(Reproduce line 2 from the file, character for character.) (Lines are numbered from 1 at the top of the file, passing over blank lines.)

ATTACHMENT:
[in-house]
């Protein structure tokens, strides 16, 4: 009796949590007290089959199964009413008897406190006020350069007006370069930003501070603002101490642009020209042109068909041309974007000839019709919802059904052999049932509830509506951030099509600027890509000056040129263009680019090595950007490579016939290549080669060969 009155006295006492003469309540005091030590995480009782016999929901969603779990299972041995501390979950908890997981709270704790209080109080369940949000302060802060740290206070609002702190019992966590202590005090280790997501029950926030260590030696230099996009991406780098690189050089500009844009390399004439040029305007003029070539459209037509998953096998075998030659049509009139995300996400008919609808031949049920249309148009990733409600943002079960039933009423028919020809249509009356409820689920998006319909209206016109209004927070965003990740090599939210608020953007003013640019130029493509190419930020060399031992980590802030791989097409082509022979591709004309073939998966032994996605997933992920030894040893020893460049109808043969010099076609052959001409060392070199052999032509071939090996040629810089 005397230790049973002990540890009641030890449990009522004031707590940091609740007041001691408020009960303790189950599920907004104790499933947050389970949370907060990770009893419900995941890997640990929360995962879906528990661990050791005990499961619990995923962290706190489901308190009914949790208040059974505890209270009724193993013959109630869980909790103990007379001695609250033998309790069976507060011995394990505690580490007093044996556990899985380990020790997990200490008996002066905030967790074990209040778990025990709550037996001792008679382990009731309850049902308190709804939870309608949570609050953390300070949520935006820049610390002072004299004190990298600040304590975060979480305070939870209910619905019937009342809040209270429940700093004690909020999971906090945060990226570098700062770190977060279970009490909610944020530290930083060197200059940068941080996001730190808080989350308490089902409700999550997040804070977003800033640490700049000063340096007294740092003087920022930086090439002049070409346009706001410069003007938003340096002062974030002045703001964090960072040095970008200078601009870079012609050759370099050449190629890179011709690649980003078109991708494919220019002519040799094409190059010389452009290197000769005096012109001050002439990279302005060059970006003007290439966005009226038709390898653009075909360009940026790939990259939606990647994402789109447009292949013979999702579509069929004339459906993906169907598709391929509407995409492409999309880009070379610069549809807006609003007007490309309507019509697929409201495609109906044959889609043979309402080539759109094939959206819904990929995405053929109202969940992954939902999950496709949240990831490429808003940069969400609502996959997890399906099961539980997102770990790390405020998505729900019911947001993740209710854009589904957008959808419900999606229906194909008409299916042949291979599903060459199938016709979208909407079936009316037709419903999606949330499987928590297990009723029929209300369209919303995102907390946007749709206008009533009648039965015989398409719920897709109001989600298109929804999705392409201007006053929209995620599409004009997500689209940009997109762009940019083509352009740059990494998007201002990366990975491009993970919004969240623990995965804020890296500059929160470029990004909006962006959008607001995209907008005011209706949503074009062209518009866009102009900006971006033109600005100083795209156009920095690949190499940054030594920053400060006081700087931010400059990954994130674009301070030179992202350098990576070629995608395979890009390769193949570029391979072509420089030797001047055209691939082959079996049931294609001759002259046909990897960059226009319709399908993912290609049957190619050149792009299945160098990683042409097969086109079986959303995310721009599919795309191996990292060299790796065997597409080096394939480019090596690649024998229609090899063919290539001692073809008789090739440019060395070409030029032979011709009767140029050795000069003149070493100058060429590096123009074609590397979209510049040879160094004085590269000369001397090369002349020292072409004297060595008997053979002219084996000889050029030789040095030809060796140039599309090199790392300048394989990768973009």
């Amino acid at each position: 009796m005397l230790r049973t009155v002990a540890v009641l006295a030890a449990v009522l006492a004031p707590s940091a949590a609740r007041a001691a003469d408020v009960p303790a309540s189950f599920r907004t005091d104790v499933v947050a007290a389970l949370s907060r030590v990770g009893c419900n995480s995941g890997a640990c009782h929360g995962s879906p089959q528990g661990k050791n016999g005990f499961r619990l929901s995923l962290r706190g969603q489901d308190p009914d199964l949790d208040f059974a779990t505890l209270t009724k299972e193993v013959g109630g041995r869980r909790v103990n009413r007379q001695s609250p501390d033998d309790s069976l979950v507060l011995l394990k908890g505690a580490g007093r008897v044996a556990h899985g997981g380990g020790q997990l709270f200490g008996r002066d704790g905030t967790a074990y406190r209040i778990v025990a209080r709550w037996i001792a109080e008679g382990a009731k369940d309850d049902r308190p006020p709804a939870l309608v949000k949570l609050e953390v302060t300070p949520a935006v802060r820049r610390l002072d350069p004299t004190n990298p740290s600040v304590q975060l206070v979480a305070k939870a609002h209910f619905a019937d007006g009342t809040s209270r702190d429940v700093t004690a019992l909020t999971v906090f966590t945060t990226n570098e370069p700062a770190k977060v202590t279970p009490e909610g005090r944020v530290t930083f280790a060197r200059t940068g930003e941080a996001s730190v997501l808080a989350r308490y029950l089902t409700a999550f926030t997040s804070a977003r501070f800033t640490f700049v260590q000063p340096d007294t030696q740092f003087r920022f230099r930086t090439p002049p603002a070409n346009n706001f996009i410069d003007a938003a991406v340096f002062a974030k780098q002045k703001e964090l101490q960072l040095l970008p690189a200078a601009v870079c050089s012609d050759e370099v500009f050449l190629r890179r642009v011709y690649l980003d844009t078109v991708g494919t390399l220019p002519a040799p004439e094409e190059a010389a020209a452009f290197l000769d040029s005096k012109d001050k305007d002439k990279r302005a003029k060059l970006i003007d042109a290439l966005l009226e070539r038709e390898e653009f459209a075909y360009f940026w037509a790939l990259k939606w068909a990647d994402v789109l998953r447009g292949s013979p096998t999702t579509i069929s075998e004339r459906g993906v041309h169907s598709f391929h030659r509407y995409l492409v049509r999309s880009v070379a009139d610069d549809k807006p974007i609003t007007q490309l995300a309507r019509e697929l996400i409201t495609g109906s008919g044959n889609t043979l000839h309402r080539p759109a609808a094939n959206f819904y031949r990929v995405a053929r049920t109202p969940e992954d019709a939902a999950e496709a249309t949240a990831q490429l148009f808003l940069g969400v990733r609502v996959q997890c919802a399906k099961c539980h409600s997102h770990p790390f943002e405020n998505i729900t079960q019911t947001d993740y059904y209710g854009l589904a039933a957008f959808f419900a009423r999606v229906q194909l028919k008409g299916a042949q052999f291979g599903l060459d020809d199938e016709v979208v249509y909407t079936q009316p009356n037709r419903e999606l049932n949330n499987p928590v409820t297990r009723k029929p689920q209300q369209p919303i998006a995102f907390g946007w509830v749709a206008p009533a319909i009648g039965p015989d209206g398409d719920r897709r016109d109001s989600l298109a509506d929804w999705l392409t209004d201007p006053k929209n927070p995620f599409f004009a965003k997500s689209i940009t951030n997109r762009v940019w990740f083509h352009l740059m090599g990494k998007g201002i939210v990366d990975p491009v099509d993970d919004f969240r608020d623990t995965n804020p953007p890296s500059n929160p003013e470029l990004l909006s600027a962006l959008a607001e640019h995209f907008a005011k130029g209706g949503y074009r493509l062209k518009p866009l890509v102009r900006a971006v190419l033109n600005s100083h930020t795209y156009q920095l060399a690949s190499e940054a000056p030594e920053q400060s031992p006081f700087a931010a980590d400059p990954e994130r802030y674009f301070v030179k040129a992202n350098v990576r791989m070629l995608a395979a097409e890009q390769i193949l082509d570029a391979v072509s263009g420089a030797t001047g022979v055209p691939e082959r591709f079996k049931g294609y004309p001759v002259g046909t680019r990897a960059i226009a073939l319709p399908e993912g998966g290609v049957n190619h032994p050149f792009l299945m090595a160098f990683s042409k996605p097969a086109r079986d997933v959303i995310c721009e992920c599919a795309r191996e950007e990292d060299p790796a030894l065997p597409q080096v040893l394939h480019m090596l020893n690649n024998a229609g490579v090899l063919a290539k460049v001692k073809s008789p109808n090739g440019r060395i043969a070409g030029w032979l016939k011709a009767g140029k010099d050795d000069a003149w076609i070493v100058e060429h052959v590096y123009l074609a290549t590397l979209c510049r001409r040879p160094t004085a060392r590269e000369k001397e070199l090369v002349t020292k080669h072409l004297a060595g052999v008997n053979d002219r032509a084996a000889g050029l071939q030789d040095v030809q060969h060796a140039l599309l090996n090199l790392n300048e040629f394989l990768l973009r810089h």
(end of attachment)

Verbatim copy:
């Protein structure tokens, strides 16, 4: 009796949590007290089959199964009413008897406190006020350069007006370069930003501070603002101490642009020209042109068909041309974007000839019709919802059904052999049932509830509506951030099509600027890509000056040129263009680019090595950007490579016939290549080669060969 009155006295006492003469309540005091030590995480009782016999929901969603779990299972041995501390979950908890997981709270704790209080109080369940949000302060802060740290206070609002702190019992966590202590005090280790997501029950926030260590030696230099996009991406780098690189050089500009844009390399004439040029305007003029070539459209037509998953096998075998030659049509009139995300996400008919609808031949049920249309148009990733409600943002079960039933009423028919020809249509009356409820689920998006319909209206016109209004927070965003990740090599939210608020953007003013640019130029493509190419930020060399031992980590802030791989097409082509022979591709004309073939998966032994996605997933992920030894040893020893460049109808043969010099076609052959001409060392070199052999032509071939090996040629810089 005397230790049973002990540890009641030890449990009522004031707590940091609740007041001691408020009960303790189950599920907004104790499933947050389970949370907060990770009893419900995941890997640990929360995962879906528990661990050791005990499961619990995923962290706190489901308190009914949790208040059974505890209270009724193993013959109630869980909790103990007379001695609250033998309790069976507060011995394990505690580490007093044996556990899985380990020790997990200490008996002066905030967790074990209040778990025990709550037996001792008679382990009731309850049902308190709804939870309608949570609050953390300070949520935006820049610390002072004299004190990298600040304590975060979480305070939870209910619905019937009342809040209270429940700093004690909020999971906090945060990226570098700062770190977060279970009490909610944020530290930083060197200059940068941080996001730190808080989350308490089902409700999550997040804070977003800033640490700049000063340096007294740092003087920022930086090439002049070409346009706001410069003007938003340096002062974030002045703001964090960072040095970008200078601009870079012609050759370099050449190629890179011709690649980003078109991708494919220019002519040799094409190059010389452009290197000769005096012109001050002439990279302005060059970006003007290439966005009226038709390898653009075909360009940026790939990259939606990647994402789109447009292949013979999702579509069929004339459906993906169907598709391929509407995409492409999309880009070379610069549809807006609003007007490309309507019509697929409201495609109906044959889609043979309402080539759109094939959206819904990929995405053929109202969940992954939902999950496709949240990831490429808003940069969400609502996959997890399906099961539980997102770990790390405020998505729900019911947001993740209710854009589904957008959808419900999606229906194909008409299916042949291979599903060459199938016709979208909407079936009316037709419903999606949330499987928590297990009723029929209300369209919303995102907390946007749709206008009533009648039965015989398409719920897709109001989600298109929804999705392409201007006053929209995620599409004009997500689209940009997109762009940019083509352009740059990494998007201002990366990975491009993970919004969240623990995965804020890296500059929160470029990004909006962006959008607001995209907008005011209706949503074009062209518009866009102009900006971006033109600005100083795209156009920095690949190499940054030594920053400060006081700087931010400059990954994130674009301070030179992202350098990576070629995608395979890009390769193949570029391979072509420089030797001047055209691939082959079996049931294609001759002259046909990897960059226009319709399908993912290609049957190619050149792009299945160098990683042409097969086109079986959303995310721009599919795309191996990292060299790796065997597409080096394939480019090596690649024998229609090899063919290539001692073809008789090739440019060395070409030029032979011709009767140029050795000069003149070493100058060429590096123009074609590397979209510049040879160094004085590269000369001397090369002349020292072409004297060595008997053979002219084996000889050029030789040095030809060796140039599309090199790392300048394989990768973009």